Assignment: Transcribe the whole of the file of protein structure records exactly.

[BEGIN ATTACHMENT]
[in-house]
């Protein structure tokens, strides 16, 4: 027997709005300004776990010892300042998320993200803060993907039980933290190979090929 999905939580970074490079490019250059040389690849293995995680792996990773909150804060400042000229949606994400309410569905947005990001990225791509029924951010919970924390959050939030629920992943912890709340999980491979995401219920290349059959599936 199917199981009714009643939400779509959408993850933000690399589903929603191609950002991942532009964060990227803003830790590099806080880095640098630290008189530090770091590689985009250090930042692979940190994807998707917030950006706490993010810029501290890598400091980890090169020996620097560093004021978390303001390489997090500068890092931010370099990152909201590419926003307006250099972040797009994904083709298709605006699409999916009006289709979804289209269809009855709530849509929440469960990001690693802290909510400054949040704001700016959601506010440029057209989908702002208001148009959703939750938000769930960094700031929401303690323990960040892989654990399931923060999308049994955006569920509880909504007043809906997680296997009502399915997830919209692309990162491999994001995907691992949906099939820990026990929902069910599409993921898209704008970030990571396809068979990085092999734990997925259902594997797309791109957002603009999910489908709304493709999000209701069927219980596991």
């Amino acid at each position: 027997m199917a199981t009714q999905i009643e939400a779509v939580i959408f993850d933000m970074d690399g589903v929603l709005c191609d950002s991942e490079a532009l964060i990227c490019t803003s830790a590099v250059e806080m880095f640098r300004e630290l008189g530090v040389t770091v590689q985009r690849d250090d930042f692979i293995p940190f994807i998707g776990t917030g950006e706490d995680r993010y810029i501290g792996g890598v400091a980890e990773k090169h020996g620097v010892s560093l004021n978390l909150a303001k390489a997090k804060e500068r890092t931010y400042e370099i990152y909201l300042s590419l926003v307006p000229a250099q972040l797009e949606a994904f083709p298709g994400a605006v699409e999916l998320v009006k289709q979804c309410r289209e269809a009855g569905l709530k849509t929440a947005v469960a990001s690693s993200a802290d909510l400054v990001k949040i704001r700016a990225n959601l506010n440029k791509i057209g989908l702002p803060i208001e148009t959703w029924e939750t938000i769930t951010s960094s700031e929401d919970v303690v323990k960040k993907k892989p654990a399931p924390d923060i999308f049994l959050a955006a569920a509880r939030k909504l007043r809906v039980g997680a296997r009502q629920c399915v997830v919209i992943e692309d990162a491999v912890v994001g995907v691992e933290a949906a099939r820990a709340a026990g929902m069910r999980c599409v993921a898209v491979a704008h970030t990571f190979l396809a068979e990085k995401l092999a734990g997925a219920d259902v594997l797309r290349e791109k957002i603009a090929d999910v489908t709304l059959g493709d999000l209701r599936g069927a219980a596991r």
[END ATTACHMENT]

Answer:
[in-house]
């Protein structure tokens, strides 16, 4: 027997709005300004776990010892300042998320993200803060993907039980933290190979090929 999905939580970074490079490019250059040389690849293995995680792996990773909150804060400042000229949606994400309410569905947005990001990225791509029924951010919970924390959050939030629920992943912890709340999980491979995401219920290349059959599936 199917199981009714009643939400779509959408993850933000690399589903929603191609950002991942532009964060990227803003830790590099806080880095640098630290008189530090770091590689985009250090930042692979940190994807998707917030950006706490993010810029501290890598400091980890090169020996620097560093004021978390303001390489997090500068890092931010370099990152909201590419926003307006250099972040797009994904083709298709605006699409999916009006289709979804289209269809009855709530849509929440469960990001690693802290909510400054949040704001700016959601506010440029057209989908702002208001148009959703939750938000769930960094700031929401303690323990960040892989654990399931923060999308049994955006569920509880909504007043809906997680296997009502399915997830919209692309990162491999994001995907691992949906099939820990026990929902069910599409993921898209704008970030990571396809068979990085092999734990997925259902594997797309791109957002603009999910489908709304493709999000209701069927219980596991």
């Amino acid at each position: 027997m199917a199981t009714q999905i009643e939400a779509v939580i959408f993850d933000m970074d690399g589903v929603l709005c191609d950002s991942e490079a532009l964060i990227c490019t803003s830790a590099v250059e806080m880095f640098r300004e630290l008189g530090v040389t770091v590689q985009r690849d250090d930042f692979i293995p940190f994807i998707g776990t917030g950006e706490d995680r993010y810029i501290g792996g890598v400091a980890e990773k090169h020996g620097v010892s560093l004021n978390l909150a303001k390489a997090k804060e500068r890092t931010y400042e370099i990152y909201l300042s590419l926003v307006p000229a250099q972040l797009e949606a994904f083709p298709g994400a605006v699409e999916l998320v009006k289709q979804c309410r289209e269809a009855g569905l709530k849509t929440a947005v469960a990001s690693s993200a802290d909510l400054v990001k949040i704001r700016a990225n959601l506010n440029k791509i057209g989908l702002p803060i208001e148009t959703w029924e939750t938000i769930t951010s960094s700031e929401d919970v303690v323990k960040k993907k892989p654990a399931p924390d923060i999308f049994l959050a955006a569920a509880r939030k909504l007043r809906v039980g997680a296997r009502q629920c399915v997830v919209i992943e692309d990162a491999v912890v994001g995907v691992e933290a949906a099939r820990a709340a026990g929902m069910r999980c599409v993921a898209v491979a704008h970030t990571f190979l396809a068979e990085k995401l092999a734990g997925a219920d259902v594997l797309r290349e791109k957002i603009a090929d999910v489908t709304l059959g493709d999000l209701r599936g069927a219980a596991r």